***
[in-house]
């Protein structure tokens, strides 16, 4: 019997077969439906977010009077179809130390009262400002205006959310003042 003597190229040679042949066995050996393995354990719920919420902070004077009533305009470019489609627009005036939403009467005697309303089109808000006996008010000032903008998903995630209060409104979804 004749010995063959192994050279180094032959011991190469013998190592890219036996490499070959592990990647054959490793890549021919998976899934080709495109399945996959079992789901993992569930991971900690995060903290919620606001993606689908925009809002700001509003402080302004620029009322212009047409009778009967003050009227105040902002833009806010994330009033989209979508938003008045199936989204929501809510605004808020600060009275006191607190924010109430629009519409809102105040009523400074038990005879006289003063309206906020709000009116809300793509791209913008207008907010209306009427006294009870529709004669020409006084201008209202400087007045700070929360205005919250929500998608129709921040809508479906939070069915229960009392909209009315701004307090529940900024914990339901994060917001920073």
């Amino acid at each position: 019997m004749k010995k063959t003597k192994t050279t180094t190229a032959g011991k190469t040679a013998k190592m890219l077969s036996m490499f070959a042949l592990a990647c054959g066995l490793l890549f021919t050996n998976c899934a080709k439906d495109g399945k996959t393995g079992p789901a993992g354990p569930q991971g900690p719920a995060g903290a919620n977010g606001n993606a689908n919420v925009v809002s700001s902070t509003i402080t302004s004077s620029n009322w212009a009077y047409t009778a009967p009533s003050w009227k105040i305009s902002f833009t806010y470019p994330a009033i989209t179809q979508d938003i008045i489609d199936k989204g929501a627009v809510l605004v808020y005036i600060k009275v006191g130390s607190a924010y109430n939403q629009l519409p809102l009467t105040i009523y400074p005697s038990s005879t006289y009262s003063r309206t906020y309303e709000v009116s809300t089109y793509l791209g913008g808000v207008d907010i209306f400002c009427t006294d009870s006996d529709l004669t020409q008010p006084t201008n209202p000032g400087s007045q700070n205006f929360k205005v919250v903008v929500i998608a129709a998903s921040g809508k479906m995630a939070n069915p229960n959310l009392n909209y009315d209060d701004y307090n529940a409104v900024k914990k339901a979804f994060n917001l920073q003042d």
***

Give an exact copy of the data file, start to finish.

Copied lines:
[in-house]
């Protein structure tokens, strides 16, 4: 019997077969439906977010009077179809130390009262400002205006959310003042 003597190229040679042949066995050996393995354990719920919420902070004077009533305009470019489609627009005036939403009467005697309303089109808000006996008010000032903008998903995630209060409104979804 004749010995063959192994050279180094032959011991190469013998190592890219036996490499070959592990990647054959490793890549021919998976899934080709495109399945996959079992789901993992569930991971900690995060903290919620606001993606689908925009809002700001509003402080302004620029009322212009047409009778009967003050009227105040902002833009806010994330009033989209979508938003008045199936989204929501809510605004808020600060009275006191607190924010109430629009519409809102105040009523400074038990005879006289003063309206906020709000009116809300793509791209913008207008907010209306009427006294009870529709004669020409006084201008209202400087007045700070929360205005919250929500998608129709921040809508479906939070069915229960009392909209009315701004307090529940900024914990339901994060917001920073």
């Amino acid at each position: 019997m004749k010995k063959t003597k192994t050279t180094t190229a032959g011991k190469t040679a013998k190592m890219l077969s036996m490499f070959a042949l592990a990647c054959g066995l490793l890549f021919t050996n998976c899934a080709k439906d495109g399945k996959t393995g079992p789901a993992g354990p569930q991971g900690p719920a995060g903290a919620n977010g606001n993606a689908n919420v925009v809002s700001s902070t509003i402080t302004s004077s620029n009322w212009a009077y047409t009778a009967p009533s003050w009227k105040i305009s902002f833009t806010y470019p994330a009033i989209t179809q979508d938003i008045i489609d199936k989204g929501a627009v809510l605004v808020y005036i600060k009275v006191g130390s607190a924010y109430n939403q629009l519409p809102l009467t105040i009523y400074p005697s038990s005879t006289y009262s003063r309206t906020y309303e709000v009116s809300t089109y793509l791209g913008g808000v207008d907010i209306f400002c009427t006294d009870s006996d529709l004669t020409q008010p006084t201008n209202p000032g400087s007045q700070n205006f929360k205005v919250v903008v929500i998608a129709a998903s921040g809508k479906m995630a939070n069915p229960n959310l009392n909209y009315d209060d701004y307090n529940a409104v900024k914990k339901a979804f994060n917001l920073q003042d």